Phenomenal Woman: A Tribute to Maya Angelou

Curved Diagonals by YanivG, on Flickr
Creative Commons Attribution-Noncommercial-Share Alike 2.0 Generic License  by  YanivG 

My chubby, wobbly thighs carried me to the stage.

They were preceded by my frizzy hair and goody-two-shoes reputation. All I could feel, though, were that desert in my mouth, that sickly butterfly soup churning in my stomach, and the eyes of the entire school upon me. But that day, something greater than all this propelled me forward.

I stepped up to the microphone, knowing the words I was about to say came not from me but from a wellspring of truth somewhere deep in the earth, vast as the cosmos. I had practiced them for weeks, letting them sink into my soul. The words I was about to say had been carried along the backs of woman after woman after woman: a lineage of suffering and pride, hard-won wisdom and effortless grace.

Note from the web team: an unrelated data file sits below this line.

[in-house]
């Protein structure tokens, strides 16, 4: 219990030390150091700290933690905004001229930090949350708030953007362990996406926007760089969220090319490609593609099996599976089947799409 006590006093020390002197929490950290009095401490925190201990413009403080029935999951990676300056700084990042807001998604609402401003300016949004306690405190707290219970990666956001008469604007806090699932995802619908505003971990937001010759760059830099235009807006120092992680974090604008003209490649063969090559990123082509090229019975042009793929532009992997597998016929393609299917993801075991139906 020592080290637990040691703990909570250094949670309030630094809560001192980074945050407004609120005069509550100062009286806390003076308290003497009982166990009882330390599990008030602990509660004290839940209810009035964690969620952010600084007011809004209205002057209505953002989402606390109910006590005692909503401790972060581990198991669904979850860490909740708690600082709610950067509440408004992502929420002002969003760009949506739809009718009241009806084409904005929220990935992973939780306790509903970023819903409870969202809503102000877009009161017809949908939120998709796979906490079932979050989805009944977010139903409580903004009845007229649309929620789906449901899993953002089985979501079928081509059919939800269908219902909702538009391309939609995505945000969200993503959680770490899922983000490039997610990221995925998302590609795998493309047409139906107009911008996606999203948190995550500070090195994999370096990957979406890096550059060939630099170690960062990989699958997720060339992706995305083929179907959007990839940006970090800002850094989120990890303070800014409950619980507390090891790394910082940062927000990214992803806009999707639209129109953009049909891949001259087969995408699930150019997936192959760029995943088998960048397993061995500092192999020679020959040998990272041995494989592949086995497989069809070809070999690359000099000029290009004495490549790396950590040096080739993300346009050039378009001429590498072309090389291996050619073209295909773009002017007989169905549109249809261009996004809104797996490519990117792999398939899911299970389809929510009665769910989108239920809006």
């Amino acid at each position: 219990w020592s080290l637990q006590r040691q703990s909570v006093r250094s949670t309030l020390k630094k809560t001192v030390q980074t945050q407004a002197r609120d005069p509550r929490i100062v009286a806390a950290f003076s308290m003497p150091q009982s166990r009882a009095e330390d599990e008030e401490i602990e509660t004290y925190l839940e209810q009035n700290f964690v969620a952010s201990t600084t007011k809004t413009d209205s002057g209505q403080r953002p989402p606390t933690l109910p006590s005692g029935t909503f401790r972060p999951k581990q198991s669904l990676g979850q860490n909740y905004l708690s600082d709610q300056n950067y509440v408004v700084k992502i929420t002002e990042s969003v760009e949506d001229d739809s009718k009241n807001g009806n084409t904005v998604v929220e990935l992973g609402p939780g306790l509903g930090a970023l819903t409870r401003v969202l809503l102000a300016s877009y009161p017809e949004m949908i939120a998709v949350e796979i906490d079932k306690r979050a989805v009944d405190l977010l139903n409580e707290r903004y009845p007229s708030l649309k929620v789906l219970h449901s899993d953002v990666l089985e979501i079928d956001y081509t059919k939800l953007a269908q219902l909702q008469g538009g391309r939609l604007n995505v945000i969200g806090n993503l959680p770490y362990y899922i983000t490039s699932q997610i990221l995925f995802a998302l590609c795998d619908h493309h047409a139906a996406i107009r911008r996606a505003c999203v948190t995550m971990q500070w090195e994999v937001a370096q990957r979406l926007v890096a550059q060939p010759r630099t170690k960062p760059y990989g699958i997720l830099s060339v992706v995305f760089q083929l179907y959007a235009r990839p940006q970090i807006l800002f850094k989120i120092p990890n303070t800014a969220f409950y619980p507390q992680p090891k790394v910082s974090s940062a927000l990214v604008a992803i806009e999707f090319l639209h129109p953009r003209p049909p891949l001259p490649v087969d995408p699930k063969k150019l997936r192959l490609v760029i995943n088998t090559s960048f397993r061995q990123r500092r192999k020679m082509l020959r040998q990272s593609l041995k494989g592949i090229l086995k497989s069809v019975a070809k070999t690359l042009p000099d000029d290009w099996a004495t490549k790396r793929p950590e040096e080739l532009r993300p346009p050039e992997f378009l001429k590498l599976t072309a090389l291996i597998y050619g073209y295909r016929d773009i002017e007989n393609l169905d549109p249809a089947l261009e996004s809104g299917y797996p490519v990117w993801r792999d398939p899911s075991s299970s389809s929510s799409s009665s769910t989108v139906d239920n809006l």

The words I was about to recite were “Phenomenal Woman” by the great poetess, Maya Angelou. Today, she died. But on that day in my sixth grade, Read More…

Melancholic Gratitude:There’s a Word for That

Portland Japanese Garden

Alone at my writing desk on Thanksgiving Eve, a subtler, somewhat sadder kind of gratitude has crept in like a sacred fog. Confronted by the bombastic exuberance of #gratitude! posts buzzing in my Facebook newsfeed, I’m should-ing myself to feel a livelier, louder sense of abundance.

Yet there’s beauty here, too.

In this soft, tender-aching kind of love, a richer — perhaps darker, perhaps deeper — kind of gratitude expands my heart and de-cobwebs my mind.

Not surprisingly, there’s a word for that.

I recall this passage in Jane Hirshfield’s stunning collection of essays, Nine Gates: Entering the Mind of Poetry:

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